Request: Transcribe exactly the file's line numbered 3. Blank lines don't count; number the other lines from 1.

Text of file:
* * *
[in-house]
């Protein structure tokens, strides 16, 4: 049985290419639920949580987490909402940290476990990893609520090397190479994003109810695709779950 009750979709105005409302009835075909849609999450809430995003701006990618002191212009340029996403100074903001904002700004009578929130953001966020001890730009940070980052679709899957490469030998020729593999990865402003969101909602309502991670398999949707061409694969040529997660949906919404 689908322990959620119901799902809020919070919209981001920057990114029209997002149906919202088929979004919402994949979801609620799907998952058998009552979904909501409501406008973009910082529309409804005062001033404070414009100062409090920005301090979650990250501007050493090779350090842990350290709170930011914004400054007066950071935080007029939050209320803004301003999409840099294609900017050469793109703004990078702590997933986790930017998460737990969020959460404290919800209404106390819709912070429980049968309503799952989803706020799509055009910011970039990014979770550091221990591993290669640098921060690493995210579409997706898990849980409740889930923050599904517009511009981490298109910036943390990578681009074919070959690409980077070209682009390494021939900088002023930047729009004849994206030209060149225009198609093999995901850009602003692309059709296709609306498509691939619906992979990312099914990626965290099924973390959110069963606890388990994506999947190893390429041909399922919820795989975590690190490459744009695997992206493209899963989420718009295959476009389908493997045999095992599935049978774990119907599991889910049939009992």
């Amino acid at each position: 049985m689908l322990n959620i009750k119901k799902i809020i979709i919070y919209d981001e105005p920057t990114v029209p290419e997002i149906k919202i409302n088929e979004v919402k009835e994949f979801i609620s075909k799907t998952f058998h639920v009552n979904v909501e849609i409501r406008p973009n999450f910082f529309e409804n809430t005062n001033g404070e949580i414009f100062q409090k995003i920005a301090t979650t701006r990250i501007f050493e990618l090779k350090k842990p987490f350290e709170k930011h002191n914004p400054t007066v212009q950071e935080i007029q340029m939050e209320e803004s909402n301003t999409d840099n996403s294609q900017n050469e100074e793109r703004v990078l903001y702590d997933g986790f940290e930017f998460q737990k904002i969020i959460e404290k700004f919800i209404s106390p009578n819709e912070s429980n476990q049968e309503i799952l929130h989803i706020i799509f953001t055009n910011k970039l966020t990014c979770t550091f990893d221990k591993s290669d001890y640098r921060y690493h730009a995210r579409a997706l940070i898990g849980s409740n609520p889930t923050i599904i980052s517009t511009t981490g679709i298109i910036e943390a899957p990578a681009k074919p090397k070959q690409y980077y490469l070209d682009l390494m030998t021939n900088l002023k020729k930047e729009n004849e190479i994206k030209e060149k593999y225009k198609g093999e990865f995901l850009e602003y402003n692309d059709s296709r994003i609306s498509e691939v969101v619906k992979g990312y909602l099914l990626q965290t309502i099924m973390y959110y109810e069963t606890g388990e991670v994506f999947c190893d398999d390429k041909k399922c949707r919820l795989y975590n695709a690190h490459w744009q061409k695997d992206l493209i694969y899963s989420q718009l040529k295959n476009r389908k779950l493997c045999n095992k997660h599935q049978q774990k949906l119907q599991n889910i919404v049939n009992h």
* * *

């Amino acid at each position: 049985m689908l322990n959620i009750k119901k799902i809020i979709i919070y919209d981001e105005p920057t990114v029209p290419e997002i149906k919202i409302n088929e979004v919402k009835e994949f979801i609620s075909k799907t998952f058998h639920v009552n979904v909501e849609i409501r406008p973009n999450f910082f529309e409804n809430t005062n001033g404070e949580i414009f100062q409090k995003i920005a301090t979650t701006r990250i501007f050493e990618l090779k350090k842990p987490f350290e709170k930011h002191n914004p400054t007066v212009q950071e935080i007029q340029m939050e209320e803004s909402n301003t999409d840099n996403s294609q900017n050469e100074e793109r703004v990078l903001y702590d997933g986790f940290e930017f998460q737990k904002i969020i959460e404290k700004f919800i209404s106390p009578n819709e912070s429980n476990q049968e309503i799952l929130h989803i706020i799509f953001t055009n910011k970039l966020t990014c979770t550091f990893d221990k591993s290669d001890y640098r921060y690493h730009a995210r579409a997706l940070i898990g849980s409740n609520p889930t923050i599904i980052s517009t511009t981490g679709i298109i910036e943390a899957p990578a681009k074919p090397k070959q690409y980077y490469l070209d682009l390494m030998t021939n900088l002023k020729k930047e729009n004849e190479i994206k030209e060149k593999y225009k198609g093999e990865f995901l850009e602003y402003n692309d059709s296709r994003i609306s498509e691939v969101v619906k992979g990312y909602l099914l990626q965290t309502i099924m973390y959110y109810e069963t606890g388990e991670v994506f999947c190893d398999d390429k041909k399922c949707r919820l795989y975590n695709a690190h490459w744009q061409k695997d992206l493209i694969y899963s989420q718009l040529k295959n476009r389908k779950l493997c045999n095992k997660h599935q049978q774990k949906l119907q599991n889910i919404v049939n009992h």